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Court finds police lacked reasonable suspicion for stop and search

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Finding that an Indianapolis police officer didn’t have reasonable suspicion or consent to stop a man acting suspiciously in a gas station parking lot, the Indiana Court of Appeals has reversed two fraud convictions involving the possession of movie DVDs that weren’t yet on the market.

In Michael Woodson v. State of Indiana, No. 49A05-1106-CR-306, the appellate court found that a “hot zone” of drug activity doesn’t alone justify stopping and questioning someone who might be acting suspiciously.

The officer was patrolling an area in Indianapolis in February 2011 when he saw a bicycle parked next to a maroon vehicle in the fast food and gas station parking lot. A man later identified as Michael Woodson existed the car, put on a backpack and began riding in the parking lot. The car left and another police patrol vehicle pulled the car over, while the original patrolling officer approached Woodson and asked him what he was doing. The officer testified that Woodson became loud and belligerent, so the officer immediately handcuffed him for safety reasons and then asked to search the backpack. Woodson consented. Inside, the officer found 34 DVDs marked with titles of movies that he recognized as still being in the theater and not yet on sale. Woodson was arrested and charged with two counts of fraud, and at a Marion County bench trial he was found guilty on both and sentenced to a partially suspended two-year sentence.

On appeal, Woodson argued the trial court had erred by denying his motion to suppress the evidence because the search and seizure wasn’t based on reasonable suspicion as required by the Indiana and U.S. constitutions. The appellate court agreed, finding that the officer didn’t have the necessary reasonable suspicion to conduct the stop and that the initial interaction wasn’t consensual. The court found that because Woodson observed the maroon car being pulled over by another police vehicle and he was immediately handcuffed and not free to leave, his consent to search the backpack wasn’t adequate.

Only the fact that the area of Indianapolis in which Woodson was arrested was considered to be a ‘hot zone’ gave Officer (Christopher) Cooper any kind of suspicion that drug-related or other illegal activity might be afoot,” Judge Mark Bailey wrote for the unanimous three-judge panel. “This is not enough to amount to reasonable suspicion, and we therefore cannot conclude under the totality of the circumstances that Officer Cooper’s Terry stop was appropriate under the Fourth Amendment.”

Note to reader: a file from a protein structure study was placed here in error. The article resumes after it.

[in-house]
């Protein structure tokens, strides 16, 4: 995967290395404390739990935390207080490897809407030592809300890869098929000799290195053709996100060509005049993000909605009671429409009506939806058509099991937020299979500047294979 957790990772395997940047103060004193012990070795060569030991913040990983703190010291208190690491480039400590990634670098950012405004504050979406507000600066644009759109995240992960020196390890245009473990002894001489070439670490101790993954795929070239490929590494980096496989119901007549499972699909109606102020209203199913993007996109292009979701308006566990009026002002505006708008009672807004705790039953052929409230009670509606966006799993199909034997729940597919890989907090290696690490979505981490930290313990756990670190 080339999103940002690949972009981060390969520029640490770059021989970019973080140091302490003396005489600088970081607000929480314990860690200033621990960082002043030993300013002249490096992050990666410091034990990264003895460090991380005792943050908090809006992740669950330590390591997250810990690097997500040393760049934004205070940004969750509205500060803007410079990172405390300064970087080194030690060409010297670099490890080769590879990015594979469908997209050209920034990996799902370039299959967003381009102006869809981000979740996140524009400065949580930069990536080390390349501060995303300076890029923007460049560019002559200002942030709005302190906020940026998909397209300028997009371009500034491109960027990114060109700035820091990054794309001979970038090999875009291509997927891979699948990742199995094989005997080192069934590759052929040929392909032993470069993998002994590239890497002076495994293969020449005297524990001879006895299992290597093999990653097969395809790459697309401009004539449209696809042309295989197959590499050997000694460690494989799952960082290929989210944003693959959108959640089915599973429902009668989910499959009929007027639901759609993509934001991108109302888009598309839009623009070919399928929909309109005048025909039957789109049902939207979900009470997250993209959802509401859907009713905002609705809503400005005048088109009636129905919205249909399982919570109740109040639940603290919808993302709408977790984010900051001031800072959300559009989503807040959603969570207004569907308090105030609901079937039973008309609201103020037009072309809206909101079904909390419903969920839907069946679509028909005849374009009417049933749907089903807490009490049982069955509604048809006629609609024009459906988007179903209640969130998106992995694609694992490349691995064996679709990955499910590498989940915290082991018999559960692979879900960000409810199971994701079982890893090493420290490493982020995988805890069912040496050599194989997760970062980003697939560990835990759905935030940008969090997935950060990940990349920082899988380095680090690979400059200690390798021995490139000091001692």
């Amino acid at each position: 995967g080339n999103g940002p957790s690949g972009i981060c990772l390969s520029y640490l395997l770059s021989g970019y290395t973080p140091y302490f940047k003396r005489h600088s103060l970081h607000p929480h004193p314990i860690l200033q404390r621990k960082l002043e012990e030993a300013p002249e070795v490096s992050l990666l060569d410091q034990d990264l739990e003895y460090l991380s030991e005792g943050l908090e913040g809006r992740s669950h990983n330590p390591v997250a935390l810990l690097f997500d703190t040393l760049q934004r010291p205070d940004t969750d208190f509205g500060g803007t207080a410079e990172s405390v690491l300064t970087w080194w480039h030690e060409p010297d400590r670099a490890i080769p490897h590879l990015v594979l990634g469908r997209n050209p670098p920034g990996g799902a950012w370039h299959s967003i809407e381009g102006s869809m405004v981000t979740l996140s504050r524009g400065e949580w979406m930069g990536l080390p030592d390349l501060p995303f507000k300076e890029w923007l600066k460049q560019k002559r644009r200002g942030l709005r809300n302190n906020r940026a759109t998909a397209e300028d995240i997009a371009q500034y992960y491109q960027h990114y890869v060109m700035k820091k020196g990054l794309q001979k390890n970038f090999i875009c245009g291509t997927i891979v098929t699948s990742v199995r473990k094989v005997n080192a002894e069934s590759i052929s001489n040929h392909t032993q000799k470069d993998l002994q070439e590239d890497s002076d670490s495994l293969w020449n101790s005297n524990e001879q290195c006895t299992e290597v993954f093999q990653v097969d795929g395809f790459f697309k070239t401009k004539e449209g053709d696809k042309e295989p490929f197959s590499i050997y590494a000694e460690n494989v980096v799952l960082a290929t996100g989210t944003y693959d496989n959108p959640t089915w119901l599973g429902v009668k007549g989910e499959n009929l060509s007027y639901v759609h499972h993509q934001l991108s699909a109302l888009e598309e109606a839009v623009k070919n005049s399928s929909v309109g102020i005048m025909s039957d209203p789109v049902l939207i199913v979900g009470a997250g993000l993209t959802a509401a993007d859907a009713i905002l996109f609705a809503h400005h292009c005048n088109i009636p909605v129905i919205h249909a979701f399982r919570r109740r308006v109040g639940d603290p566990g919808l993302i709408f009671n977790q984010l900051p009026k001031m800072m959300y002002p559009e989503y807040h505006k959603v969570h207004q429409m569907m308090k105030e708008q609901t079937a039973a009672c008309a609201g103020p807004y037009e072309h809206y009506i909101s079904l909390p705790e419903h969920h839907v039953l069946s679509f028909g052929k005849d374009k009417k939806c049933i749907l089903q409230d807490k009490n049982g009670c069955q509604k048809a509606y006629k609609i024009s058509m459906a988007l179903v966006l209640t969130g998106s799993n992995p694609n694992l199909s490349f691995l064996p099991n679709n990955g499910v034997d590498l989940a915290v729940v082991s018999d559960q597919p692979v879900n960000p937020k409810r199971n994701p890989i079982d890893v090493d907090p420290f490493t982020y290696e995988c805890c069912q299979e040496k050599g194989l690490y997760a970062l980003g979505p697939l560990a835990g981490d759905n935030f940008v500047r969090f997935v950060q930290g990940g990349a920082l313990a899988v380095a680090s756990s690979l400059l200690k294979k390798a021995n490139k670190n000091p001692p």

The court reversed Woodson’s convictions, finding that admitting the DVDs into evidence was clearly prejudicial and led to testimony that otherwise would have left the state with otherwise insufficient evidence for a conviction.

 

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  1. The practitioners and judges who hail E-filing as the Saviour of the West need to contain their respective excitements. E-filing is federal court requires the practitioner to cram his motion practice into pigeonholes created by IT people. Compound motions or those seeking alternative relief are effectively barred, unless the practitioner wants to receive a tart note from some functionary admonishing about the "problem". E-filing is just another method by which courts and judges transfer their burden to practitioners, who are the really the only powerless components of the system. Of COURSE it is easier for the court to require all of its imput to conform to certain formats, but this imposition does NOT improve the quality of the practice of law and does NOT improve the ability of the practitioner to advocate for his client or to fashion pleadings that exactly conform to his client's best interests. And we should be very wary of the disingenuous pablum about the costs. The courts will find a way to stick it to the practitioner. Lake County is a VERY good example of this rapaciousness. Any one who does not believe this is invited to review the various special fees that system imposes upon practitioners- as practitioners- and upon each case ON TOP of the court costs normal in every case manually filed. Jurisprudence according to Aldous Huxley.

  2. Any attorneys who practice in federal court should be able to say the same as I can ... efiling is great. I have been doing it in fed court since it started way back. Pacer has its drawbacks, but the ability to hit an e-docket and pull up anything and everything onscreen is a huge plus for a litigator, eps the sole practitioner, who lacks a filing clerk and the paralegal support of large firms. Were I an Indiana attorney I would welcome this great step forward.

  3. Can we get full disclosure on lobbyist's payments to legislatures such as Mr Buck? AS long as there are idiots that are disrespectful of neighbors and intent on shooting fireworks every night, some kind of regulations are needed.

  4. I am the mother of the child in this case. My silence on the matter was due to the fact that I filed, both in Illinois and Indiana, child support cases. I even filed supporting documentation with the Indiana family law court. Not sure whether this information was provided to the court of appeals or not. Wish the case was done before moving to Indiana, because no matter what, there is NO WAY the state of Illinois would have allowed an appeal on a child support case!

  5. "No one is safe when the Legislature is in session."

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